"Angels on Toast" by Dawn Powell
This book came up passing in some article I read online. I don't remember the thrust of the article, but the author said somewhere that Angels on Toast was one of the best stories about a bad marriage, like ever. So I requested it through my local library.
I got it about a week later. If I can use the speed with which a book reaches my branch through the TPL system to judge its popularity, I would have to say this book is not popular. But it's a spurious statistic, I know. The introduction by Gore Vidal discusses how popular Dawn Powell should have been, but I can sort of see why she's not. Her characters are middle class, and they are mocked mercilessly. People might see themselves a little too much in these characters -- their hopes and dreams and why they fail. It's like nagging, maybe, to read about why we fail.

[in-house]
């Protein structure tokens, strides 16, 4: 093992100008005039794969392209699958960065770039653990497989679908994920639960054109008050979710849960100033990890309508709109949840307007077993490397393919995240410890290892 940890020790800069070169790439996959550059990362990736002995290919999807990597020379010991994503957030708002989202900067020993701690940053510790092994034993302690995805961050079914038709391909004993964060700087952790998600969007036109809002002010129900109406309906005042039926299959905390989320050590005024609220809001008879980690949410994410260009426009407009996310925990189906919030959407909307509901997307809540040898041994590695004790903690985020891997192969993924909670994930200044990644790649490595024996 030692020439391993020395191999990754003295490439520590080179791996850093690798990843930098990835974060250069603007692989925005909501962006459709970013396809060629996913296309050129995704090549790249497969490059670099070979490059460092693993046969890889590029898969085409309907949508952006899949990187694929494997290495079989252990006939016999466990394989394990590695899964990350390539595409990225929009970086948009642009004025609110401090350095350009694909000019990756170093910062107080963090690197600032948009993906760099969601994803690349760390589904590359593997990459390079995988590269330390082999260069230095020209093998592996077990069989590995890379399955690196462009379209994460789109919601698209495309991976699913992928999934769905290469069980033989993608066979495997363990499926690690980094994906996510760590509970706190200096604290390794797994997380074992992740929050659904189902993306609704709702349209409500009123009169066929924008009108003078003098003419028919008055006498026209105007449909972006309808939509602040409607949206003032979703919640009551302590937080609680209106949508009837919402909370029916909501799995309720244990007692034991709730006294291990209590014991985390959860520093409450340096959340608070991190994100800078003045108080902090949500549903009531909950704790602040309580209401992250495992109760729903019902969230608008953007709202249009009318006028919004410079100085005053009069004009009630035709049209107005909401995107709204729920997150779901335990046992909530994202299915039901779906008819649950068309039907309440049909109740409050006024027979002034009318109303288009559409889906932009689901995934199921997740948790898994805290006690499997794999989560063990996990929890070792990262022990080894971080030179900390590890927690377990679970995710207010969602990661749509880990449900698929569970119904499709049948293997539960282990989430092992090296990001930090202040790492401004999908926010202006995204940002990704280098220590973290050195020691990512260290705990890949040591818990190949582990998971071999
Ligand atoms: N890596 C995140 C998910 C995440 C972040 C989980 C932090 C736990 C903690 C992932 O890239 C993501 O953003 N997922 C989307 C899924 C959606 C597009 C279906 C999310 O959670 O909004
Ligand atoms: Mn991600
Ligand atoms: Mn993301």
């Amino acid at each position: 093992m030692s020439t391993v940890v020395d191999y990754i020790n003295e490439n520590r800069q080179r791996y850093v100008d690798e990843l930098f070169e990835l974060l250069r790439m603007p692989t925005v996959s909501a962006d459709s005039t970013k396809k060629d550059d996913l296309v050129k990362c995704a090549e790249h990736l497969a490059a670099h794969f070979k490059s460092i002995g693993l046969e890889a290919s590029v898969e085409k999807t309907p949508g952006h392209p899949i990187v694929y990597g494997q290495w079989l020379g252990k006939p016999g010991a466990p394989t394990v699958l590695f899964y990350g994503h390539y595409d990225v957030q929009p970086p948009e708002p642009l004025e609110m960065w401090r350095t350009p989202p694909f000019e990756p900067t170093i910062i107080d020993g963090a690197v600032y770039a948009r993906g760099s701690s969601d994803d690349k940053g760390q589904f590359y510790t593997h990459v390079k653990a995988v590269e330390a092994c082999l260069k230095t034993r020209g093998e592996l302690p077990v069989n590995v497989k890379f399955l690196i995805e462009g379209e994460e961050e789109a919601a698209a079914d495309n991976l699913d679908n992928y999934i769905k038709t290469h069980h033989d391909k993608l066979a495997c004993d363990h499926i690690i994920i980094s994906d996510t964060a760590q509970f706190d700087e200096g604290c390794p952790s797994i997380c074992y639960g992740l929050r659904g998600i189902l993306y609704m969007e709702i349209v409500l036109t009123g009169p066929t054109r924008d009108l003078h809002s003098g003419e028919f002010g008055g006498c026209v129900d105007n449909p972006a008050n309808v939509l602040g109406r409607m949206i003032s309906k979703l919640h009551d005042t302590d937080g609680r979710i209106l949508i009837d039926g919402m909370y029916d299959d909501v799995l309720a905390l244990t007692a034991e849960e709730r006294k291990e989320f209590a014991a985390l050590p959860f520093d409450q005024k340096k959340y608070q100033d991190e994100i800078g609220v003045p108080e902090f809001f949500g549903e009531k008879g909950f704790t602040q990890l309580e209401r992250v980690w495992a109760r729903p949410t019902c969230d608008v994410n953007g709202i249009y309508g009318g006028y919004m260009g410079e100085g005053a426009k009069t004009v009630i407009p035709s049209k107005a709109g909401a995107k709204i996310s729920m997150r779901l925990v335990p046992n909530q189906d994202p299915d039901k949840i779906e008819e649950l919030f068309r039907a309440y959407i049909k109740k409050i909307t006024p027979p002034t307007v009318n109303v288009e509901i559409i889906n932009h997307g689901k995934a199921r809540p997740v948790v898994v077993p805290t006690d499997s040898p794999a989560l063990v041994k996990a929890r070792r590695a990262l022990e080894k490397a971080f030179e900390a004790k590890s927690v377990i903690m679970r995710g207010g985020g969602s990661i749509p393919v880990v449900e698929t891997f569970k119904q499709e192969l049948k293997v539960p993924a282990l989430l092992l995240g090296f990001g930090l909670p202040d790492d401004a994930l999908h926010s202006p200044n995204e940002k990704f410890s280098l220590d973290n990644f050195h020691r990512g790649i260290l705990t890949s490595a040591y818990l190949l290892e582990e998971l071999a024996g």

I had a hard time remembering which of the two main male characters, Lou and Jay, was which. I didn't have a similar problem with the female characters. The two men seemed to be pretty much the same, whereas the women that were around them were much more distinct. I read about 35 pages, and then put the book down for maybe 10 days before going back to it, because it was making me uncomfortable. I don't like books that make me uncomfortable, especially when I know I can't flip to the back and read the ending and make sure it's all going to come out okay, so I can return to my place and enjoy the ride.
The book was published in 1940, and there are lots of allusions to the troubles in Europe at the time. One of the characters is a woman who claims to be from Russia and can't go back because she's a jew or something, and yet can't stay in America unless someone marries her. Also, I gather people drank rather a lot back then.
I quite liked the ending because it was a surprise. I liked the use of time. I never really got what the title meant, even though I googled it. That annoyed me.